OPINION: Gun rules ‘should be more stern’
By Morgan Gnepper
In a police statement, officers rushed to the scene soon after the calls were made, but “could not locate any vehicles or individuals involved in the alleged incident.”
Police said a witness heard cars fleeing the scene. However, no police pursued them. In the report, there were no mentions of descriptions of either the car(s) or person(s) involved with the gunfire.
The accessibility of firearms in this country is nothing short of nerve-wracking. Shootings and suicides nationally have increased.
In a 2014 Pew Research Survey, 63 percent of the adults surveyed answered that they feel safer with a gun in the home. How many of those surveyed have firearms in their places of residence?
According to a questionnaire conducted in 2013 at Ball State University, 79 percent of students are uncomfortable with having guns in the home. The survey also revealed they have no interest in obtaining a firearm permit. While this is nothing to be alarmed about, it is interesting to see how students view the possession of weapons in suburban areas.
Another Pew survey of gun owners conducted in 2013, 48 percent of gun owners claim that they own firearms primarily for protection. Another 32 percent answered that it was for hunting. While it is important to have gun protection laws, citizens still must exercise their Second Amendment right of the right to bear arms.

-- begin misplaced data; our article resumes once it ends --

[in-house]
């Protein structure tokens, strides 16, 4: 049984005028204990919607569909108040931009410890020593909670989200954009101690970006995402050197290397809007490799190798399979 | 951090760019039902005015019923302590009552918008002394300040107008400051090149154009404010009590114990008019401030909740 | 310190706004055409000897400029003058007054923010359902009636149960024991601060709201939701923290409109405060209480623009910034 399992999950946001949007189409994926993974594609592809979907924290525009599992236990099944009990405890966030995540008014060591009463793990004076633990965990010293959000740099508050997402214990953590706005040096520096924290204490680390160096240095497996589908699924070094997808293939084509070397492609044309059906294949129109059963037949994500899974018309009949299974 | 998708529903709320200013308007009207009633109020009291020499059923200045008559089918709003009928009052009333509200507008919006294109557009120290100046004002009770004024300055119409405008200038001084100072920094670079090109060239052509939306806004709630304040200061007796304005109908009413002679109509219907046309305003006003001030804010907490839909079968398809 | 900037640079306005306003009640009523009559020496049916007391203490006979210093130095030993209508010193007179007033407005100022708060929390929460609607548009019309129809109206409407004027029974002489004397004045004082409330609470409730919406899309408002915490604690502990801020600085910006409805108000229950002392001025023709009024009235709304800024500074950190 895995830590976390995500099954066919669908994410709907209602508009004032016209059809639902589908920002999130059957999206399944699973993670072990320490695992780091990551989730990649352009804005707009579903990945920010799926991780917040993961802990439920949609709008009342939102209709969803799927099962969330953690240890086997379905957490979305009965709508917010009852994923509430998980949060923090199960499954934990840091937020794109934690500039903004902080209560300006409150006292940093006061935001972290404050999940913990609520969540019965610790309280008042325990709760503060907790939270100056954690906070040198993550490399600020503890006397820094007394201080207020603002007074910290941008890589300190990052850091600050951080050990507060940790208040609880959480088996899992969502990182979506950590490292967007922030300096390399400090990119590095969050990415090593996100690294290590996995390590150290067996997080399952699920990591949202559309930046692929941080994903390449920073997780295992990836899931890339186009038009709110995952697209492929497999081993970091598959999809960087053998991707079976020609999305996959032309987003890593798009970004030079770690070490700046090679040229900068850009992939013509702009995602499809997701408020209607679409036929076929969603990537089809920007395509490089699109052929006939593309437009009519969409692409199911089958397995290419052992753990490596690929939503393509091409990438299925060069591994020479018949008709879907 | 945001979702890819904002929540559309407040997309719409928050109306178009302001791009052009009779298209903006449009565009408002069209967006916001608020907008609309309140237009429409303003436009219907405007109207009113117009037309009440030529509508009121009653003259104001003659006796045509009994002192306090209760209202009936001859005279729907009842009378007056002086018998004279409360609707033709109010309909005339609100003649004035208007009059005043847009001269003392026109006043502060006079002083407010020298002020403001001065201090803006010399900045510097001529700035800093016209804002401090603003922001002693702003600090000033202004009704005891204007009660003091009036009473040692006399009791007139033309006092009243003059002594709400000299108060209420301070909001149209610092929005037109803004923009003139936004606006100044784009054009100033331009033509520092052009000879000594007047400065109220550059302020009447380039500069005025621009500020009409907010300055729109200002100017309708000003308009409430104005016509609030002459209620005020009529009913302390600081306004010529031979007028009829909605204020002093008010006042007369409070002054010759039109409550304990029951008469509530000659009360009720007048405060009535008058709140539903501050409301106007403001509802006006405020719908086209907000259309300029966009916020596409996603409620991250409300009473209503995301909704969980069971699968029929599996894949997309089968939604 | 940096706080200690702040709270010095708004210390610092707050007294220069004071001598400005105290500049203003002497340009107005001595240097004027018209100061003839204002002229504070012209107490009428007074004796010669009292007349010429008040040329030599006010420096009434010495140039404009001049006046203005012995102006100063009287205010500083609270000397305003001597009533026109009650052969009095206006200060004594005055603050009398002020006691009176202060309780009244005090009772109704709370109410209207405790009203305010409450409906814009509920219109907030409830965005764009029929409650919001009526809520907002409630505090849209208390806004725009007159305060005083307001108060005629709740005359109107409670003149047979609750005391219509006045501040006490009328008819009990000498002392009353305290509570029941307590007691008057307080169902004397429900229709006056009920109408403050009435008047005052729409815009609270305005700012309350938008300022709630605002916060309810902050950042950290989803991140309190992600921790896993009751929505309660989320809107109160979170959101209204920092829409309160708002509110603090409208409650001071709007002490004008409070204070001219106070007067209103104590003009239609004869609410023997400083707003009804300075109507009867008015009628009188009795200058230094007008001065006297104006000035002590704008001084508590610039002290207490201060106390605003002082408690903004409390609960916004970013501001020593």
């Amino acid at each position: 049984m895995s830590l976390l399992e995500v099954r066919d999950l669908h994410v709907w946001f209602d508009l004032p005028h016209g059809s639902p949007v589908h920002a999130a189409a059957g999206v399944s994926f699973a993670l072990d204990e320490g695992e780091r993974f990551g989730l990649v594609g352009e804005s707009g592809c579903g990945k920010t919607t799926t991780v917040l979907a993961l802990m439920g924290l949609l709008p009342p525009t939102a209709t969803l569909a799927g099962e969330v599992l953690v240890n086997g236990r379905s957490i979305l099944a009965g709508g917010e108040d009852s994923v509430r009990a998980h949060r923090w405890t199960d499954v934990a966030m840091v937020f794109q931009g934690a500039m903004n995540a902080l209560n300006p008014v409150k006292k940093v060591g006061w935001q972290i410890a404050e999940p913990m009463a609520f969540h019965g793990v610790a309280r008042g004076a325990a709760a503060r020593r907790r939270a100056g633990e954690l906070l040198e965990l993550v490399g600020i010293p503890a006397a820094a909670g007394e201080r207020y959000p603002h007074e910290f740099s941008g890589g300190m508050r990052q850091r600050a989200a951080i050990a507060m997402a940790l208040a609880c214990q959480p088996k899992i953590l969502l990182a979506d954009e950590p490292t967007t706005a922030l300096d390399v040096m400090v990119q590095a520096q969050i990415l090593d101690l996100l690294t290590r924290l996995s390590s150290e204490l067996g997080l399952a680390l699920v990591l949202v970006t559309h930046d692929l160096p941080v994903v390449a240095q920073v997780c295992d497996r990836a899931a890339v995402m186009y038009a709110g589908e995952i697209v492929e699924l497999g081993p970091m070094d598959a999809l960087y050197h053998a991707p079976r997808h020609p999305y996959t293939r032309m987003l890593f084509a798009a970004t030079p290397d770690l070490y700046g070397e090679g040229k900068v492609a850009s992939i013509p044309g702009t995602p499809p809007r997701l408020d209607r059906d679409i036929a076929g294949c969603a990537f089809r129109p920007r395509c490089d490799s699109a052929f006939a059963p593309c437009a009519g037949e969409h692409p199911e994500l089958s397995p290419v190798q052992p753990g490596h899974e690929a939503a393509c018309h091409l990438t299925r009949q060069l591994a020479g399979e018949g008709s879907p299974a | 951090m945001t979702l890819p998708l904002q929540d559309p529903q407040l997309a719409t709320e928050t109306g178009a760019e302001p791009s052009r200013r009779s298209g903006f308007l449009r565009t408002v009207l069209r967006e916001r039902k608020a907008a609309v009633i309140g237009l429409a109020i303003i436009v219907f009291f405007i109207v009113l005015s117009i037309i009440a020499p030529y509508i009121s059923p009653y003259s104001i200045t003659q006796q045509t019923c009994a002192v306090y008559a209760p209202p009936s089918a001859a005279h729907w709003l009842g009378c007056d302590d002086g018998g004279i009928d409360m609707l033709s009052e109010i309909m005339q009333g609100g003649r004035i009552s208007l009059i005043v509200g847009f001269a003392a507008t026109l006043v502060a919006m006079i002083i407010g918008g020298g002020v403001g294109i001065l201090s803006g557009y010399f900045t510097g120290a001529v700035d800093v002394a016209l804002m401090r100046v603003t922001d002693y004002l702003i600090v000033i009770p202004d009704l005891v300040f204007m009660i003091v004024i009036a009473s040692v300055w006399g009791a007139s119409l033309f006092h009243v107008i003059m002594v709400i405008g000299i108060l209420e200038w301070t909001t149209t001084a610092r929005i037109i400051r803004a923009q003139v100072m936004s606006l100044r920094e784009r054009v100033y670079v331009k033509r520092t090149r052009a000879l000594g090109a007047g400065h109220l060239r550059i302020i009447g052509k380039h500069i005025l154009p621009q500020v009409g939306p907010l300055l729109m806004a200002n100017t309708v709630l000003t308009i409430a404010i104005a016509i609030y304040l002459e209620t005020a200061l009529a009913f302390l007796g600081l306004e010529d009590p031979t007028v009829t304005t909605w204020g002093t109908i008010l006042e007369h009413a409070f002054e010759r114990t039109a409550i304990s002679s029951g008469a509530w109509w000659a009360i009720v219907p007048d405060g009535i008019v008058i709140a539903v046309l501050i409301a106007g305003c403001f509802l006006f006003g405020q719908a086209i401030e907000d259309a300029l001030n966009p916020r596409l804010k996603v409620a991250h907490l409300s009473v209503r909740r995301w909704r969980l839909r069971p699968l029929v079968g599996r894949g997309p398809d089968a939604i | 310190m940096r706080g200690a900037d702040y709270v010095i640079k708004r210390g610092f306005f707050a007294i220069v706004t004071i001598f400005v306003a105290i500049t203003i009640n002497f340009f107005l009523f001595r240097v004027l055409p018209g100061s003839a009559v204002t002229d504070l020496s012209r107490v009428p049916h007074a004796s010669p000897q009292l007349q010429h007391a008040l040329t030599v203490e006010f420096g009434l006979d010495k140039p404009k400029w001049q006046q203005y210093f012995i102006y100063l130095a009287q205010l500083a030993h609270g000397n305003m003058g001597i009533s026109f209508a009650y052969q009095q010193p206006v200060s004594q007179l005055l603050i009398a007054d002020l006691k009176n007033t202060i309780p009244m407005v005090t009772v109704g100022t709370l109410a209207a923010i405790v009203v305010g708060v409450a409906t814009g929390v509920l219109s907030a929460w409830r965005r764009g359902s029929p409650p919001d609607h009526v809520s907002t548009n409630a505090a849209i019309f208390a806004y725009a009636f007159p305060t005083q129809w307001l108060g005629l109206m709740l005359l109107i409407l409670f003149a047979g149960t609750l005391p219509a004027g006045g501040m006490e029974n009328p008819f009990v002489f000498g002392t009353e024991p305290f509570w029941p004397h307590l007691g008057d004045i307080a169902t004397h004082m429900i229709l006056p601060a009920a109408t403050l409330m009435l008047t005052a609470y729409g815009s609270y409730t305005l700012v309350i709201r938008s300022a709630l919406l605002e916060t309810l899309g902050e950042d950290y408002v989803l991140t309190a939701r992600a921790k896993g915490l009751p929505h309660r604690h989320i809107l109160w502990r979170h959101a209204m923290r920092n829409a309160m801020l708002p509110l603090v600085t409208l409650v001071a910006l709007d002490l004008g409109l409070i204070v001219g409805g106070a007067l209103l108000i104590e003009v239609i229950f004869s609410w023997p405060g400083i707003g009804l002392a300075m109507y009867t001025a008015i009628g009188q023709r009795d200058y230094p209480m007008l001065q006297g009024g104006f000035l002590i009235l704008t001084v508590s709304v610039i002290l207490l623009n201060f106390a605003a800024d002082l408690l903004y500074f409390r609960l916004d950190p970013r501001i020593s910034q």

Amy Farrar, an English teacher at Perrysburg High School, believes that it’s dangerous and possibly reckless to have such weaponry in our small town.
“Parents may not lock them up properly and students can get to them with ease,” she elaborates. “With the suicide rate these days [one in five teens considering it], the risk of students actually taking their lives increases exponentially.”
In the past, Mrs. Farrar has lost many students, reasons varying from driving under the influence to suicide. With a gun possibly available in a bedroom closets, it makes it easier for depressed individuals to take their own lives.
To combat the amount of killings and gun-related suicides, I believe that gun restrictions should be more stern. While a majority of gun owners practice caution and safety, people with reckless tendencies can have a gun permit.
Students are reminded that PHS has several guidance counselors and a school psychologist to go to if they are suffering from depression or suicidal tendencies.
It always helps to talk about your problems and to remember that things usually will get better.